As some Pagans attempt to revive ancient or indigenous religions they often rely on the work of historians, primary texts and archaeologists. For this reason, when something new pops up that challenges long held academic ideas on cultural or religious practice, we pay attention. Here are some of the new(er) finds making waves in archaeological circles.
Was Herodotus right about the Scythians?
Herodotus, often referred to as “The Father of History,” was a 5th century Greek historian. His findings were published in a series of narrative books called The Histories. Although he was the first to collect and present information systematically, Herodotus included whatever was told to him without verification. This is the reason why modern academics often take Herodotus’ accounts of foreign lands, peoples, and customs with a large grain of salt.
Yet Herodotus has often been proven correct, even on his more fanciful tales. As it appears, he was also right about the legendary Scythians and their ritual use of drugs. In The Histories, He wrote,“The Scythians, as I said, take some of this hemp-seed, and, creeping under the felt coverings, throw it upon the red-hot stones; immediately it smokes, and gives out such a vapour as no Grecian vapour-bath can exceed; the Scyths, delighted, shout for joy.”Historians mostly considered this account another one of Herodotus’ propaganda tales, which he tended to include in order to paint non-Greeks as barbarians. Then in 2013, archaeologists found an intact Scythian funeral mound. The find was so important because the Scythians, who were Eurasian nomads, left no cities or settlements behind, and most grave mounds were looted before archaeologists could excavate them.
In this mound they found 2,400 year old golden grave goods weighing in at seven pounds. There were two bucket-shaped gold vessels, three gold cups, several rings, and a gold bracelet. The find was so well preserved that archaeologists notice a black residue in the two gold buckets. That residue was recently tested and came back positive for opium and cannabis. Anton Gass, an archaeologist at the Prussian Cultural Heritage Foundation in Berlin, says it appears the opium was ingested as a liquid while the user also breathed in cannabis burning in the other small bucket. Using both of these drugs at the same time could certainly cause shouts of joy.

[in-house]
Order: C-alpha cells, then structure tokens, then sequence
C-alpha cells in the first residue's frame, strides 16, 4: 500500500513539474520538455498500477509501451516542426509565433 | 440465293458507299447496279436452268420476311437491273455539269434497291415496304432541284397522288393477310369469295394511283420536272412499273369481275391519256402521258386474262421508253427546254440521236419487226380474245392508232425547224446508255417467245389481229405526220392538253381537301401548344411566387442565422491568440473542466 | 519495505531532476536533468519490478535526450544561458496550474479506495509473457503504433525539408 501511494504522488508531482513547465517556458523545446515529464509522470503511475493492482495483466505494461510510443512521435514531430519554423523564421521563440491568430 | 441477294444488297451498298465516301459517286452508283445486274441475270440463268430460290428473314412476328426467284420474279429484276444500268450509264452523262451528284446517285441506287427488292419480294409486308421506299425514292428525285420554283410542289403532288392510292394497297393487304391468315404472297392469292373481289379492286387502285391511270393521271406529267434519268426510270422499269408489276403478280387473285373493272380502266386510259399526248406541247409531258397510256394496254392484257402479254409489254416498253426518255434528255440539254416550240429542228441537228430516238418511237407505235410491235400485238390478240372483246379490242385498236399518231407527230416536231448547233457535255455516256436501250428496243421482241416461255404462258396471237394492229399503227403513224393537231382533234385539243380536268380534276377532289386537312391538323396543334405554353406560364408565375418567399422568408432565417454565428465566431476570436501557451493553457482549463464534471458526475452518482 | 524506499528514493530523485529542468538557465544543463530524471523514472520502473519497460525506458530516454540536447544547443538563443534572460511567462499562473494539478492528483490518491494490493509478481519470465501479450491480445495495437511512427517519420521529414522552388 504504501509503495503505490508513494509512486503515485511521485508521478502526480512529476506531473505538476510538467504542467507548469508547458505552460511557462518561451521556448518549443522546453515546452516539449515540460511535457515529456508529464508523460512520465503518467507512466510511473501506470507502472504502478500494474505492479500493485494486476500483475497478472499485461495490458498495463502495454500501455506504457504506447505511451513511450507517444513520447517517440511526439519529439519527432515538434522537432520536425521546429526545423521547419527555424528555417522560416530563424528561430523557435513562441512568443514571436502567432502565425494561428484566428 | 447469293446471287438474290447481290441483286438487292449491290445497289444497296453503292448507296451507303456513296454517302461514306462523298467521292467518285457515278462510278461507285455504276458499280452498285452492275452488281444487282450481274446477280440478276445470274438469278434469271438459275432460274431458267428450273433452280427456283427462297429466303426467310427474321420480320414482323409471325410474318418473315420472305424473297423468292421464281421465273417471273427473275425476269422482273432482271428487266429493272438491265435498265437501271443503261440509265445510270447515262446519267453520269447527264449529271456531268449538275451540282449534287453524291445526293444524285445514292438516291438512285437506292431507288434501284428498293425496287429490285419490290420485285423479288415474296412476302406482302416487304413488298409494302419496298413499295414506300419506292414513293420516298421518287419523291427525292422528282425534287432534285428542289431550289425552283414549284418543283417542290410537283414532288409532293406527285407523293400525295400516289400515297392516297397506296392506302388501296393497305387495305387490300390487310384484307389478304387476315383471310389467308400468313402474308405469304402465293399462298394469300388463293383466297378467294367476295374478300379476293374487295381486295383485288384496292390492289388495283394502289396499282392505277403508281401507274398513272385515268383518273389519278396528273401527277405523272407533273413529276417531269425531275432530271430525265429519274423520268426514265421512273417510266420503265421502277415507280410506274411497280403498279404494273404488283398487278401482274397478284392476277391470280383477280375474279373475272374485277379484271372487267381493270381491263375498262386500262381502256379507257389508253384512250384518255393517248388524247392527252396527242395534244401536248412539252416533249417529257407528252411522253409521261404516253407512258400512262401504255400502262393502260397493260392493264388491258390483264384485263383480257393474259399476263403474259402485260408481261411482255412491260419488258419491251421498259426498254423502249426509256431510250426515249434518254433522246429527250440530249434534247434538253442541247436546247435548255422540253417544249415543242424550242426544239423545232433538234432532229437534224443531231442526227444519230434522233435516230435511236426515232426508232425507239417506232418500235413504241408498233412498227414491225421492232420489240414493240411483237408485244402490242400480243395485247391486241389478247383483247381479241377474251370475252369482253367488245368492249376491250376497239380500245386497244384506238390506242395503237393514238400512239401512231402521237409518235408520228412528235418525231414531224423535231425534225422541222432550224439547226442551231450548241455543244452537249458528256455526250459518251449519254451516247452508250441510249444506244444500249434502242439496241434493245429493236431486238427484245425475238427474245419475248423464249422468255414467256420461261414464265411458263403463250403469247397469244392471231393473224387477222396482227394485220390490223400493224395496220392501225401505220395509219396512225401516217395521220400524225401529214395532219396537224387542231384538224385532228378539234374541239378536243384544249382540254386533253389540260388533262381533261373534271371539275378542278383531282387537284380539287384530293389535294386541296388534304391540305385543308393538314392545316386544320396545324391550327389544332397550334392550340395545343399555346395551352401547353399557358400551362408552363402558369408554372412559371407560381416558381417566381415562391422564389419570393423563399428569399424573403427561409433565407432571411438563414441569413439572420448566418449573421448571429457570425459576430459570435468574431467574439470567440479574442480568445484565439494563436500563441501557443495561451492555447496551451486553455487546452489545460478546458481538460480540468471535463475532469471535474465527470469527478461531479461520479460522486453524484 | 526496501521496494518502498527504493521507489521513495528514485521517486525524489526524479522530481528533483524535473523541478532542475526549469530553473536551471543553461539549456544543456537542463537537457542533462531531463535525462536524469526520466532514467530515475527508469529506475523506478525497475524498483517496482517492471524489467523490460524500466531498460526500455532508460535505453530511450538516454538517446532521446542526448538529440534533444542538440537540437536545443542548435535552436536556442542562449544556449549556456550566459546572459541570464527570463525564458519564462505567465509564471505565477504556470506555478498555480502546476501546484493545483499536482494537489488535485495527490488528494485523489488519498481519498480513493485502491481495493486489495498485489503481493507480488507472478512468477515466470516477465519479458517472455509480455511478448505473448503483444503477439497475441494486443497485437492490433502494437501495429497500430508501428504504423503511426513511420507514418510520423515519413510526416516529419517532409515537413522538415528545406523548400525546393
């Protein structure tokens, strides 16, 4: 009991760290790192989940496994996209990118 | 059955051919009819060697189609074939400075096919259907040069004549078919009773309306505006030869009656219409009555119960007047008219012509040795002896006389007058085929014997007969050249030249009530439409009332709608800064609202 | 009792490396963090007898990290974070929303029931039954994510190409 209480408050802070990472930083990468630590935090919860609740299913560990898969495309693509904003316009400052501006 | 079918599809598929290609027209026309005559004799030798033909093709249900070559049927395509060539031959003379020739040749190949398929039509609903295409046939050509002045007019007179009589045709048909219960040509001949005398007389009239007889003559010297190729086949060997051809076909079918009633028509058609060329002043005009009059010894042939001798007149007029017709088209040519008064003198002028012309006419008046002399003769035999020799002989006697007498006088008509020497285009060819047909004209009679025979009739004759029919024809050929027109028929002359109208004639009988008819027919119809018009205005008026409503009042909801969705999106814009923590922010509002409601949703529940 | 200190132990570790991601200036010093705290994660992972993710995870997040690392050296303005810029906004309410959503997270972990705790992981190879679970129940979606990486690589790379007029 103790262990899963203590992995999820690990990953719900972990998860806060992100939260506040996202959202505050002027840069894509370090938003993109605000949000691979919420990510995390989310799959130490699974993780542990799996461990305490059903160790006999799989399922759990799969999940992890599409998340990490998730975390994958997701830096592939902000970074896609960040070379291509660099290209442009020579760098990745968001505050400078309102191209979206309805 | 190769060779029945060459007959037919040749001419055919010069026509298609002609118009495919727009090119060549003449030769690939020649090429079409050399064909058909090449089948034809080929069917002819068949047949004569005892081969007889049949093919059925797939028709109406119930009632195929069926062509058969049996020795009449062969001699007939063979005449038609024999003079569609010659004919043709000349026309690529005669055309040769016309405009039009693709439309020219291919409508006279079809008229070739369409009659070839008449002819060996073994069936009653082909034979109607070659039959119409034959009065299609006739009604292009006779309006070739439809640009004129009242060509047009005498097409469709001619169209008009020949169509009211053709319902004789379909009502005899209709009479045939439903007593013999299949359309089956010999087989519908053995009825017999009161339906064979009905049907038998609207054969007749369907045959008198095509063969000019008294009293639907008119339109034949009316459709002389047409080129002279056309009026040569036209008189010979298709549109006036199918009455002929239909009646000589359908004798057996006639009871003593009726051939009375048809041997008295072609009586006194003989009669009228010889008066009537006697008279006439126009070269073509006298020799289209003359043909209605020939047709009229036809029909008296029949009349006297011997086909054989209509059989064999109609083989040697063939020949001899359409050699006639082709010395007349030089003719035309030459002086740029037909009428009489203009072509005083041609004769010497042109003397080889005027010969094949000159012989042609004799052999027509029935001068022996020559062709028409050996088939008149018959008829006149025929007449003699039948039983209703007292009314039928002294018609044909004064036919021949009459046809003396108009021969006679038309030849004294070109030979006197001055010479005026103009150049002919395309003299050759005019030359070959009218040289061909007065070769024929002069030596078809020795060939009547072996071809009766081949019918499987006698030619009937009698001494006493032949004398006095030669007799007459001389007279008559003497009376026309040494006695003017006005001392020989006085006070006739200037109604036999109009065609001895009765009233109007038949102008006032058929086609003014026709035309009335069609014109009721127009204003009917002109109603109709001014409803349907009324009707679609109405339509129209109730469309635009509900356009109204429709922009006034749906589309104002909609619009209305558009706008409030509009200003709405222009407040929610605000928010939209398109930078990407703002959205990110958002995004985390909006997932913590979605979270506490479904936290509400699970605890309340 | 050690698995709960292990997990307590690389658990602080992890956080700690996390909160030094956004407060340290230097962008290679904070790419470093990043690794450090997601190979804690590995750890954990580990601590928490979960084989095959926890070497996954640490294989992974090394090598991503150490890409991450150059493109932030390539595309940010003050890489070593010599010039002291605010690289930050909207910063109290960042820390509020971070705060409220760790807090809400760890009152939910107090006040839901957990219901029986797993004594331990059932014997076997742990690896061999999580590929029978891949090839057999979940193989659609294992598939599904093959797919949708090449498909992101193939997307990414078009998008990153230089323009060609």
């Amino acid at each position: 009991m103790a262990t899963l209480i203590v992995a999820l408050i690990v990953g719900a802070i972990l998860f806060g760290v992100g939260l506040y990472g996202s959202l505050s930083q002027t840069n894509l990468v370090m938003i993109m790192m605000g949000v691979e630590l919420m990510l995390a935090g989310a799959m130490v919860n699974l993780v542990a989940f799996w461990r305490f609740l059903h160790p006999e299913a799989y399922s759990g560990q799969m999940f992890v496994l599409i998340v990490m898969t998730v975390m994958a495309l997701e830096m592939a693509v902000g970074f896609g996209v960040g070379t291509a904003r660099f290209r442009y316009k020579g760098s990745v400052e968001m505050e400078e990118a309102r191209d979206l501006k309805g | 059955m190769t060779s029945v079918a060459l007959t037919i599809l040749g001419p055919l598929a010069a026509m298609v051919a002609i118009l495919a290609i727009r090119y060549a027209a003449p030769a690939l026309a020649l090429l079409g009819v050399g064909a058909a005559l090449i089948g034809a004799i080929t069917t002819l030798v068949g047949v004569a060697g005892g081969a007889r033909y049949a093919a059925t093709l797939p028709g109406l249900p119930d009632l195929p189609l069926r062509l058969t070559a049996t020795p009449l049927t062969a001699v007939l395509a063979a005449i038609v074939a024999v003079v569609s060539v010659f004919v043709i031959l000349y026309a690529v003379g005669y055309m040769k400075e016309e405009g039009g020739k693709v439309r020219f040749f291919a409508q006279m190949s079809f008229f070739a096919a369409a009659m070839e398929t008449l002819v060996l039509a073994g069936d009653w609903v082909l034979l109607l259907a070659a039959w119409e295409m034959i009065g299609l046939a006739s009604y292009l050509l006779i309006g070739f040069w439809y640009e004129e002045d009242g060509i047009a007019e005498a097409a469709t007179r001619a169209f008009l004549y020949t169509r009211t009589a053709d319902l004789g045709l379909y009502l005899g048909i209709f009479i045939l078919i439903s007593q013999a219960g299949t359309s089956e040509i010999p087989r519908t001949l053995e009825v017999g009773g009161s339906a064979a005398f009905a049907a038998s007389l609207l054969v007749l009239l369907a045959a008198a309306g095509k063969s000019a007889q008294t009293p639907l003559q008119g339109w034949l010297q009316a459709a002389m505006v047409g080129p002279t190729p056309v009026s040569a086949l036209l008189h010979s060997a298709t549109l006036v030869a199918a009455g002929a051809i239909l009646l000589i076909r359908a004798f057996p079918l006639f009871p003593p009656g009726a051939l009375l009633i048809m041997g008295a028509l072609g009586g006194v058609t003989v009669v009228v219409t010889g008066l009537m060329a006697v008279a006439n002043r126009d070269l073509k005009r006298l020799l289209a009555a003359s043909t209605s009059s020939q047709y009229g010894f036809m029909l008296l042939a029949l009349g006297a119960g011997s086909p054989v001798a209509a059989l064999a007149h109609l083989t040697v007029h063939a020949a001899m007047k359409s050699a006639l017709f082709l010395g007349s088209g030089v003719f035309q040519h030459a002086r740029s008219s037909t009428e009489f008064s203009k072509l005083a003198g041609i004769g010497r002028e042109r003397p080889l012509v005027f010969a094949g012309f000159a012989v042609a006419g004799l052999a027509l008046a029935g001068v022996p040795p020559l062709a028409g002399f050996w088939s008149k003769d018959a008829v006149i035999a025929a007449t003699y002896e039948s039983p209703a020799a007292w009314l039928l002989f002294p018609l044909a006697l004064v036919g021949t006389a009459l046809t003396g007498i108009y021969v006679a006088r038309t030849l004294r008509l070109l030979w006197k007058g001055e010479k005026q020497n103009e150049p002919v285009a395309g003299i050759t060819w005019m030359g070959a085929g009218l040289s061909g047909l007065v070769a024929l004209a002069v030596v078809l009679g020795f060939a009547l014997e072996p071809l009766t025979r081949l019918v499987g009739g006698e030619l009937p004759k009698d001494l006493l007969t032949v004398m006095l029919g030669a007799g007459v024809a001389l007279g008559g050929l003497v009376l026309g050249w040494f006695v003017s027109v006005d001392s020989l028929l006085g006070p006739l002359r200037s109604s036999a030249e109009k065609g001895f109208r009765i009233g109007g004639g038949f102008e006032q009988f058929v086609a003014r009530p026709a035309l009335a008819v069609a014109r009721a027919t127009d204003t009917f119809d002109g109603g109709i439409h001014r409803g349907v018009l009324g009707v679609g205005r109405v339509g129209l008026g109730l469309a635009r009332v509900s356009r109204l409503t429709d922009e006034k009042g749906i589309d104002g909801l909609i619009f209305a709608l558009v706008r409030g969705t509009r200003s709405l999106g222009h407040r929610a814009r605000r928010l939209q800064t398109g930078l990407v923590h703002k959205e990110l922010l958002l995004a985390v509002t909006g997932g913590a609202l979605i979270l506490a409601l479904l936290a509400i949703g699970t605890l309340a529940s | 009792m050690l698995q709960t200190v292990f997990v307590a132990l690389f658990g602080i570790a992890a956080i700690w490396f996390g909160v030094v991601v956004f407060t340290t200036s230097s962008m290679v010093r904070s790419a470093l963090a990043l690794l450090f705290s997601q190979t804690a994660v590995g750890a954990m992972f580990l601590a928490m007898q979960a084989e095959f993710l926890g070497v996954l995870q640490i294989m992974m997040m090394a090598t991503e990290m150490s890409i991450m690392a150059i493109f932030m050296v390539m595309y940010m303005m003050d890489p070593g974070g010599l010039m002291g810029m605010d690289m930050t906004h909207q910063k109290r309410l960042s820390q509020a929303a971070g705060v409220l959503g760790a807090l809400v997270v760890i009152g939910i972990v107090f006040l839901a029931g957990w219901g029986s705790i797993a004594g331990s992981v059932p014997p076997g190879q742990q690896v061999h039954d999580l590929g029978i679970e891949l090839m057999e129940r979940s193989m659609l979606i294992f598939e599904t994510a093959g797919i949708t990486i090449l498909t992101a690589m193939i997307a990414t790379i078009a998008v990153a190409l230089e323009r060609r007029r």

If Herodotus is to be believed regarding religion, the Scythians worshipped the gods Papaeus, his wife Tellus Apia, Apollo Oetosyrus, Celestial Venus Artimpasa, and Neptune Thamimasadas. Their chief deity was the goddess Tabiti, who Herodotus likened to Vesta. However, they also gave special honor to Mars. Herodotus said that they don’t use any images, altars, or temples in their worship, but do make sacrificial offerings.
“The manner of their sacrifices is everywhere and in every case the same; the victim stands with its two fore-feet bound together by a cord, and the person who is about to offer, taking his station behind the victim, gives the rope a pull, and thereby throws the animal down; as it falls he invokes the god to whom he is offering; after which he puts a noose round the animal’s neck, and, inserting a small stick, twists it round, and so strangles him. No fire is lighted, there is no consecration, and no pouring out of drink-offerings; but directly that the beast is strangled the sacrificer flays him, and then sets to work to boil the flesh.” – Herodotus, The Histories.